On Fridays during each week of the NFL season, Tiebreaker.com will take a look at what we believe to be the five most interesting storylines for that weekend’s games.
It could be about a player, a team, maybe a trend that’s developed over time that might impact a matchup. In other words, we’ll be fluid, reacting to what has happened in the league and what might be coming next.
Mahomes back sooner than expected
Football coaches are famous for keeping certain pieces information to themselves. Most of it relates to the availability of injured players. Why would a coach allow an opponent to game plan by publicly announcing a player whose availability is questioned would play.
Those kinds of games had been played in Kansas City this week about the status of quarterback Pat Mahomes, who injured his kneecap three weeks ago and has missed the Chiefs last two games.
Even though Mahomes returned to practice on Thursday and showed great freedom of movement, the Chiefs would not say if their leader would return on Sunday against the Titans.
“I think it does give us a competitive edge because (the opponent) has no idea who’s playing and we’re still waiting to see exactly what’s going to take place this week,” offensive coordinator Eric Bieniemy told The Athletic on Thursday.
But the charade finally ended on Friday when Chiefs coach Andy Reid announced Mahomes will start on Sunday against the Titans.
“We knew how we’ve kind of been doing the whole process of the injury in general is just seeing how I felt every single day,” Mahomes told reporters on Friday. “I knew I had a chance once I kind of talked to those doctors and they said that as long as I was functioning well, moving well, that I could play this week. Coach Reid still wanted me to take it day by day. So I went out here and practiced, and took the reps and I haven’t had any pains or any setbacks.
“And so, as long as we keep going with that, I’m glad to be back out there.”
Mahomes hadn’t spoken about his progress since the injury, but if you saw him jumping around after Harrison Butker’s game-winning field goal last week you’d say he looked just fine.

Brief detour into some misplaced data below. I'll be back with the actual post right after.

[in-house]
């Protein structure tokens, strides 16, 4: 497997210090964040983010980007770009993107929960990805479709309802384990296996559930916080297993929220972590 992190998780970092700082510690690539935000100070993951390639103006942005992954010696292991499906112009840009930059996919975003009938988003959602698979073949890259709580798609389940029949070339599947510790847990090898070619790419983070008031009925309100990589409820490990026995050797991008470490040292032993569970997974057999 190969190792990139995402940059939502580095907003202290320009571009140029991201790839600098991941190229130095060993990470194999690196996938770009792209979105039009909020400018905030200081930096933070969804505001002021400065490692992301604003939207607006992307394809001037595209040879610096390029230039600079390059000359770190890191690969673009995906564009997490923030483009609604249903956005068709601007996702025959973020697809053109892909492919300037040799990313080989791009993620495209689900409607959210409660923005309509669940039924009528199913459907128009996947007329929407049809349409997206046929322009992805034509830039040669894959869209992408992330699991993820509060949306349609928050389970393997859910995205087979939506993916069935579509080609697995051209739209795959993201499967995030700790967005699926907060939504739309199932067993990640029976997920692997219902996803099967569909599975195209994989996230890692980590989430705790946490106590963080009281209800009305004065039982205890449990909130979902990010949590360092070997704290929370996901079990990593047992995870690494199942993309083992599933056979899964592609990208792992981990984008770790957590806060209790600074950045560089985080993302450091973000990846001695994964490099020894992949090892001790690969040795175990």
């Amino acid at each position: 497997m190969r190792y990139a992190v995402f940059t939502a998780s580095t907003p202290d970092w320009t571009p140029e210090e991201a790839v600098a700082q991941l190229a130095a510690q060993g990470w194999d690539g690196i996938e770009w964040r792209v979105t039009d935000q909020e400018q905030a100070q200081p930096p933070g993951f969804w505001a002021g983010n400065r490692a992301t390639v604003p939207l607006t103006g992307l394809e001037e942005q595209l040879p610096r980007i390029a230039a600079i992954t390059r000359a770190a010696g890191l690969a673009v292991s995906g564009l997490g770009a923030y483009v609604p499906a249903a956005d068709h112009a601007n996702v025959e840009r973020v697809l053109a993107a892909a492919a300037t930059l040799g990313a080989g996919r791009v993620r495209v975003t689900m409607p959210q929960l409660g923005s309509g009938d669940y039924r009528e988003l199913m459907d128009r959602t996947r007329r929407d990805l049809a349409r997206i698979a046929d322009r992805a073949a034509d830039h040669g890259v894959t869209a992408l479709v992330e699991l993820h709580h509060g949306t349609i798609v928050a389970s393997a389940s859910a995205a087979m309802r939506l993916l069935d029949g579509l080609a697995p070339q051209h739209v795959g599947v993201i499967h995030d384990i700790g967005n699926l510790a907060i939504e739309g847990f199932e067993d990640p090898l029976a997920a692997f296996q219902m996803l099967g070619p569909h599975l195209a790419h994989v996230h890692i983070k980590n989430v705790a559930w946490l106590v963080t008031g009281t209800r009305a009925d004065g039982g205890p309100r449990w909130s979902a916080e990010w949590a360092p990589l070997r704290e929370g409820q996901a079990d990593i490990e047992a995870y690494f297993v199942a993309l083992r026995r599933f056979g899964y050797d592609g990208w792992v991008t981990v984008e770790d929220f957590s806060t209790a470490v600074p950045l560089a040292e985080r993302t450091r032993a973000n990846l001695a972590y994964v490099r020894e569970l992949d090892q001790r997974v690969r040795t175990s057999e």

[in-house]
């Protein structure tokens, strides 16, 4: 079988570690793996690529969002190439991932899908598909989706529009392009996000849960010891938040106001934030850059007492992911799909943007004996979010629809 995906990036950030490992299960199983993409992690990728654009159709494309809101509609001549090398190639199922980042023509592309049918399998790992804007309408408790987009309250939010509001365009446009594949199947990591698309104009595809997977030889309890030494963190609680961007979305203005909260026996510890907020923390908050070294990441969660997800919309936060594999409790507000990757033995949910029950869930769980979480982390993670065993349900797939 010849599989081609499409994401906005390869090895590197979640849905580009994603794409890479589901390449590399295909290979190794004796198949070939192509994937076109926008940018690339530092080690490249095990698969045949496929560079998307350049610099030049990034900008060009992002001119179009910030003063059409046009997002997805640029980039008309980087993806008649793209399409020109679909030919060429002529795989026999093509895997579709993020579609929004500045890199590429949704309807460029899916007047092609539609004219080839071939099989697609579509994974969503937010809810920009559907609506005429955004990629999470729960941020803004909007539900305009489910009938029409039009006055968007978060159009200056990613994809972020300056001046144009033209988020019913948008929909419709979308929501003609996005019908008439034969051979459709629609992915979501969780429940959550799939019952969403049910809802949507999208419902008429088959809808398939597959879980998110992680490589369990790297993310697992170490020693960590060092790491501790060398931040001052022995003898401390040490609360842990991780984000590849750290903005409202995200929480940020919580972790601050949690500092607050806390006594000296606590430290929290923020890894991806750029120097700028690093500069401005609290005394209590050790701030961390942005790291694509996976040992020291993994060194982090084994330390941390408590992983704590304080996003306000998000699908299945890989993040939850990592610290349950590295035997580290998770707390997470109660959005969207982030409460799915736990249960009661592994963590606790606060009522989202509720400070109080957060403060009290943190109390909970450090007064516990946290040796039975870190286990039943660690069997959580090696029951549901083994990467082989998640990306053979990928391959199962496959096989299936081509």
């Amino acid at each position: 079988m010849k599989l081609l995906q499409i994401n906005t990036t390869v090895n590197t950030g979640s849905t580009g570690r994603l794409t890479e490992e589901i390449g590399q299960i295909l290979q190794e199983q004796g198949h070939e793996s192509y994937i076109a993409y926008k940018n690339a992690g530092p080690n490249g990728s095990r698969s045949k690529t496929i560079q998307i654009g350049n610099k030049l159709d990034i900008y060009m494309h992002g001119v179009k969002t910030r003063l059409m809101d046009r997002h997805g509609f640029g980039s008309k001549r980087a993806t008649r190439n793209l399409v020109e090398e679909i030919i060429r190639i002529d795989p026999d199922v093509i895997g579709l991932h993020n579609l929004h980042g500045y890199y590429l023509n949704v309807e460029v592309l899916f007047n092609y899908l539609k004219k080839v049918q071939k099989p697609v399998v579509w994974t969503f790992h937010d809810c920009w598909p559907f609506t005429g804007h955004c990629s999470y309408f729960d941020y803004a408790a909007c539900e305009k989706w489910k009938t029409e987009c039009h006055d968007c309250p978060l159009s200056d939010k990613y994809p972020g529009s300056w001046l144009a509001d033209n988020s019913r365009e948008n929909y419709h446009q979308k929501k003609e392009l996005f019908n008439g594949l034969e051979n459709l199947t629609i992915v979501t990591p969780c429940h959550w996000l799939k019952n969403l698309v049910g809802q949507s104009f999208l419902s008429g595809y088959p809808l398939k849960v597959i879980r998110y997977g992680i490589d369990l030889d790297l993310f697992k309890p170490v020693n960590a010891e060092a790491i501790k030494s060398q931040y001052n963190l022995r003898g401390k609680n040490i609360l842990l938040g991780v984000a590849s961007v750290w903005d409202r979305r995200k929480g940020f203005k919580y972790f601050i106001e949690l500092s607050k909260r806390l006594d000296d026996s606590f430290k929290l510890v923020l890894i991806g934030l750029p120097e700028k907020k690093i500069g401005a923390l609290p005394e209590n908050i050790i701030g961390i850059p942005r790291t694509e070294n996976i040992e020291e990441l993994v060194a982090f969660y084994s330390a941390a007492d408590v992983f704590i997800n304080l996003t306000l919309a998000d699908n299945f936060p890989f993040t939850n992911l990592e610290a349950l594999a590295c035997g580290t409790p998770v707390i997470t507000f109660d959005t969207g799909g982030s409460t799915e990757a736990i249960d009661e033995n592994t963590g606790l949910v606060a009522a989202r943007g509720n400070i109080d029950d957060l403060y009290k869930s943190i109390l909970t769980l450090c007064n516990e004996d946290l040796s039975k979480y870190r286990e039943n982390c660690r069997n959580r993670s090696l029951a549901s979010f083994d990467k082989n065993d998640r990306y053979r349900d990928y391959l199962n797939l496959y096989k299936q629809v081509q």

“That was a pretty good jump there at the end of the game,” Titans coach Mike Vrabel. “He’s got a pretty good vertical.”
Next up for the 49ers – Russell Wilson
It seems a lot of people around the NFL are waiting for the 49ers to fail, wondering when their carriage turns back into a pumpkin after their first 8-0 start since the 1990.
Most assume their first loss is imminent as they prepare to play their division rival, the Seahawks, at home on Monday night.
To this point, the 49ers defense has responded to every challenge. Their 20-7 win over the defending NFC champion Rams on Oct. 13, was their clarion call. But this week, San Francisco looks across the line of scrimmage at perhaps the most on-point quarterback in the league this season, the indomitable Russell Wilson.
Talk about the league’s MVP this season has pretty much centered of Wilson and Carolina’s Christian McCaffrey. Different strokes for different folks. But it’s clear no offensive player has had more of profound impact than Wilson.
He has the league’s best passer rating (118.2) thanks to his ridiculously cool touchdown-interception ratio – 22 to 1. And to this point, Wilson has produced 76 percent of his team’s 3,555 total yards.
It’s going to be up to Wilson because Seattle’s defense has been porous. It’s ranked 25th and has not been able to generate much quarterback pressure (15 sacks). And remember, 49ers quarterback Jimmy Garoppolo is coming off a game against Arizona during which he had four touchdown passes.